Tuesday, December 13, 2011

Arnold D. Samlan

This interview is part of the Network-Weaver Series. More info & interviews here!

Arnold D. Samlan, MSW, is a Jewish educator, rabbi, Jewish life coach, and founder of Jewish Connectivity, which offers creative and innovative ways to link Jews to one another and to Jewish values and texts. 

What is a network-weaver?

Long before the phrase was invented, I referred to myself as a “switchboard operator” – someone whose way of operating was always to connect people to people or people to ideas. What it really means is to be very conscious of people’s strengths and abilities as well as of what you as the weaver are out there to accomplish. Then, you put this together and mash it all up, so that you are accomplishing your goals and at the same time in very powerful ways enabling the people who are part of the network to achieve theirs. It’s all about win-win: everyone wins, the weaver and all of the people in the network.

What for you is the goal of network-weaving – or do you do it for its own sake?

My whole practice of network-weaving emanates from the Jewish concept of b’tzelem elohim, that each person has been created in the image of G-d. For me, it all moves toward a goal. My goal is natural to me in terms of my training in social work, professional coaching, and as a rabbi – it’s to enable people to become more effective, in a very intentional way. In some places, there is a specific outcome I’m trying to achieve, and in that case I’m very conscious that there’s a long-term goal. For instance, in working with informal educators in Westchester, I’m building the professionalism and prestige of youth work and youth workers.

How is network-weaving different today than it was in the past?

Network-weaving is a skill that’s far more essential to how we operate today. Because knowledge and information come quicker at us than at any other time, the idea that you can be an expert in all things is passé. But if you have a network of people who can synergize with you to put together a more complete body of knowledge that can help you in your personal and professional life, that’s very powerful.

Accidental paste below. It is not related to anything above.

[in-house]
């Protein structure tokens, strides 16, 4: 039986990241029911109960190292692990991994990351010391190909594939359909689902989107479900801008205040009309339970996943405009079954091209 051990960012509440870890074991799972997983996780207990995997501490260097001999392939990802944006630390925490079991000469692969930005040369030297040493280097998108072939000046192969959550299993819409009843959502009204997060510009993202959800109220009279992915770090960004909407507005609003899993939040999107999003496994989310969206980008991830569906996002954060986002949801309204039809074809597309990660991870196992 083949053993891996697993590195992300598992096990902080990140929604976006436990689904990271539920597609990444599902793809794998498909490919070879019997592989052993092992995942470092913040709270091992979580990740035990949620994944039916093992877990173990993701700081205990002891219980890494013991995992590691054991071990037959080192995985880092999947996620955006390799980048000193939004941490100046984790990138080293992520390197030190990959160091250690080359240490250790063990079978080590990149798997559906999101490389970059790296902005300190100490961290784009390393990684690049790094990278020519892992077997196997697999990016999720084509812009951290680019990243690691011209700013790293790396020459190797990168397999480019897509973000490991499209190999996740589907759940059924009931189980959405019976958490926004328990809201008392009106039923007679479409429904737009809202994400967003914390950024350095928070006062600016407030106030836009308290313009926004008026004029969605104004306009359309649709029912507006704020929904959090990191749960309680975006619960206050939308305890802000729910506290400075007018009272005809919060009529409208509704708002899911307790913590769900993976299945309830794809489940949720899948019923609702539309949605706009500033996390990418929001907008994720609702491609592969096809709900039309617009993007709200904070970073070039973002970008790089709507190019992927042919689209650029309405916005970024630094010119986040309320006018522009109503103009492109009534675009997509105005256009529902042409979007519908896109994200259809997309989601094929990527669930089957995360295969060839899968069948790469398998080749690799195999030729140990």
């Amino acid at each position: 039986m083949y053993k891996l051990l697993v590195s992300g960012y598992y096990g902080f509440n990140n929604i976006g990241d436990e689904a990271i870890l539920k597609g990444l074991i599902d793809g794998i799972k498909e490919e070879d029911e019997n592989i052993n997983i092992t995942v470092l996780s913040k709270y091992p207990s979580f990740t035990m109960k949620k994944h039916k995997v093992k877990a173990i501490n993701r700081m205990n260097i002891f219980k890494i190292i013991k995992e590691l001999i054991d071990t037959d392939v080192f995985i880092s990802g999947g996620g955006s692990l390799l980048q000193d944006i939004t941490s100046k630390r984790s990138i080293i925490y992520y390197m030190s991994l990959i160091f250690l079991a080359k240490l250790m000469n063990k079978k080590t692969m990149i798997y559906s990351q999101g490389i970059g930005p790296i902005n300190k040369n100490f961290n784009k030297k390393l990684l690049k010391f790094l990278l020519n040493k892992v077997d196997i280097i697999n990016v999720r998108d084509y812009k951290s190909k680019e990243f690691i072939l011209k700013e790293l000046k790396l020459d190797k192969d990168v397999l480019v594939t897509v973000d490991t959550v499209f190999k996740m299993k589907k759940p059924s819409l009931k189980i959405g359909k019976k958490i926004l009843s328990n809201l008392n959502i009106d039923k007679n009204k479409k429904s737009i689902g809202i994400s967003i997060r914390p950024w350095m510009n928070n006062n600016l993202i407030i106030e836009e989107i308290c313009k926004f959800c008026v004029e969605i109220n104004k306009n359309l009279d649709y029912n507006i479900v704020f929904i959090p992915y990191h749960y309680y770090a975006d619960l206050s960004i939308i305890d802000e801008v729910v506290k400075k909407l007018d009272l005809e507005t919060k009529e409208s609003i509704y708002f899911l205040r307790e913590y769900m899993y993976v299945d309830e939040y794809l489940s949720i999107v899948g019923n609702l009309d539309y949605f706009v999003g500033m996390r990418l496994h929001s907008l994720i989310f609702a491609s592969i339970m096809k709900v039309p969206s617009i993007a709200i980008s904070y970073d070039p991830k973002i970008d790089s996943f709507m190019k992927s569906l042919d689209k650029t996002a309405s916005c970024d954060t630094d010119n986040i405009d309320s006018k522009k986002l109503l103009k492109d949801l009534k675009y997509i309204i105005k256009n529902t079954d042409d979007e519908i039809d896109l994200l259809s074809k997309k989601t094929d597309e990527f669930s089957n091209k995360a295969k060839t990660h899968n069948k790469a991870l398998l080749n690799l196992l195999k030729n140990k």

Is there a Jewish component to network-weaving?

When I study Talmud, I see a network than transcends time and space. People have been involved in dynamic conversations and knowledge-creation with people thousands of years across time. I actually created a professional learning session for Kehilliyot going through sections of Talmud and exploring the rabbis who were talking over a couple thousands years: the network of who was involved with the conversation and how they were connected to each other. You could take any conversation in Judaism that spans a few hundred years and create a great network map. For instance, Hillel and Shamai disagreed about the manner in which to light the Chanukah candles (Talmud, Shabbat); you have students disagreeing and discussing, then the students of the students – a few generations living in Israel and Babylonia across a few centuries. Today we’re still figuring out which opinion we follow; we’re still engaged in the conversation.

I’m not saying this isn’t true about other cultures, but it’s particularly true about how Jewish knowledge is built and continues to be vibrant and alive. In this sense, network-weaving is reclaiming a Jewish ability.

How are these Jewish lessons of network-weaving applicable in today’s world?

I really think that throughout history, people involved in the big Jewish conversations recognized that they weren’t just having conversations with the people in front of them, but also people all over. Today we’re creating networks in ways that weren’t as possible before we could cross the time-space continuum like we can today due to the use of technology. Hopefully technology can be used so that more people will feel empowered to join these conversations.

Arnold tweets as @JewishConnectiv and blogs at The Notorious R.A.V

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